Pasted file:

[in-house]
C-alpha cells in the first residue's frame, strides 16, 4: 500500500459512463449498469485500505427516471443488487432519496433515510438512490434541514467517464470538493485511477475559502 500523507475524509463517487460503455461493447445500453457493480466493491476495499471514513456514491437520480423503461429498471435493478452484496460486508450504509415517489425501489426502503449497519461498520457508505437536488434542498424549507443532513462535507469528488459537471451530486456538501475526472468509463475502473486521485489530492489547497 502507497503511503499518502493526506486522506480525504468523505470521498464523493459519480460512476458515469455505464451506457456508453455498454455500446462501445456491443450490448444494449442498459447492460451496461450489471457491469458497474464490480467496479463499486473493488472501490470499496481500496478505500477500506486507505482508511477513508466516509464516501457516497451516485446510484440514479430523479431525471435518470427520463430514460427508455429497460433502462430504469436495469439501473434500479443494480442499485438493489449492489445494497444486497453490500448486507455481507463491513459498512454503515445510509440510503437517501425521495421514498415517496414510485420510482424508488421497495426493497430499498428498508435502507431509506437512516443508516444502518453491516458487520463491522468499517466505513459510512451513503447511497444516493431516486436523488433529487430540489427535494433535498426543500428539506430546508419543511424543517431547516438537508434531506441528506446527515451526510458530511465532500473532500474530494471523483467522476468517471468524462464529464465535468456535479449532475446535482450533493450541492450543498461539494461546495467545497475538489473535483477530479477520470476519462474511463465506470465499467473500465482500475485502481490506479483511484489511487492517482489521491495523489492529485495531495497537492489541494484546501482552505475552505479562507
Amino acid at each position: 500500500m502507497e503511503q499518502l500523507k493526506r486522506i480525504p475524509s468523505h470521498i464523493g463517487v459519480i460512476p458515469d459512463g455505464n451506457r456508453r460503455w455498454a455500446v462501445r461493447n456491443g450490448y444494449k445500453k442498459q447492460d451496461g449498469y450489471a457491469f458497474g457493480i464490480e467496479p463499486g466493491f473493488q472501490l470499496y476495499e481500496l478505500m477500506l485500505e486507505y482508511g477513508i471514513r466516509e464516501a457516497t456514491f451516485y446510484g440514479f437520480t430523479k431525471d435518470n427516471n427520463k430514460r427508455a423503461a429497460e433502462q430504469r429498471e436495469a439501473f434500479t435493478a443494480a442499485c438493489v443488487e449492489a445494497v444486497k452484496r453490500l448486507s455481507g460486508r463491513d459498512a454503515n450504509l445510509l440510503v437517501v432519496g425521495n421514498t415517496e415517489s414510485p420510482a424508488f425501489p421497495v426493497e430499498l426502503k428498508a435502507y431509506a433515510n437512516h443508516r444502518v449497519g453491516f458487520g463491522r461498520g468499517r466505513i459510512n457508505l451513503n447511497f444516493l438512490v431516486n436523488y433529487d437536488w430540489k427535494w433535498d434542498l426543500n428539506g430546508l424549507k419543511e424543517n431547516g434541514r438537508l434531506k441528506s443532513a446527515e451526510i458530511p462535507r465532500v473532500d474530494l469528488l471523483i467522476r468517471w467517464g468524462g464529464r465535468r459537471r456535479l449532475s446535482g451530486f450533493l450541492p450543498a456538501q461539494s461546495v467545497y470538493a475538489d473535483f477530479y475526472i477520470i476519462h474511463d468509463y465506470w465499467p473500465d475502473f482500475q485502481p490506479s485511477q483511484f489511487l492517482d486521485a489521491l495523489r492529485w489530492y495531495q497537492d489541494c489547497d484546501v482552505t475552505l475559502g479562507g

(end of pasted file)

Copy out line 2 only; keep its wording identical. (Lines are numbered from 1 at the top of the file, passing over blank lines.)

C-alpha cells in the first residue's frame, strides 16, 4: 500500500459512463449498469485500505427516471443488487432519496433515510438512490434541514467517464470538493485511477475559502 500523507475524509463517487460503455461493447445500453457493480466493491476495499471514513456514491437520480423503461429498471435493478452484496460486508450504509415517489425501489426502503449497519461498520457508505437536488434542498424549507443532513462535507469528488459537471451530486456538501475526472468509463475502473486521485489530492489547497 502507497503511503499518502493526506486522506480525504468523505470521498464523493459519480460512476458515469455505464451506457456508453455498454455500446462501445456491443450490448444494449442498459447492460451496461450489471457491469458497474464490480467496479463499486473493488472501490470499496481500496478505500477500506486507505482508511477513508466516509464516501457516497451516485446510484440514479430523479431525471435518470427520463430514460427508455429497460433502462430504469436495469439501473434500479443494480442499485438493489449492489445494497444486497453490500448486507455481507463491513459498512454503515445510509440510503437517501425521495421514498415517496414510485420510482424508488421497495426493497430499498428498508435502507431509506437512516443508516444502518453491516458487520463491522468499517466505513459510512451513503447511497444516493431516486436523488433529487430540489427535494433535498426543500428539506430546508419543511424543517431547516438537508434531506441528506446527515451526510458530511465532500473532500474530494471523483467522476468517471468524462464529464465535468456535479449532475446535482450533493450541492450543498461539494461546495467545497475538489473535483477530479477520470476519462474511463465506470465499467473500465482500475485502481490506479483511484489511487492517482489521491495523489492529485495531495497537492489541494484546501482552505475552505479562507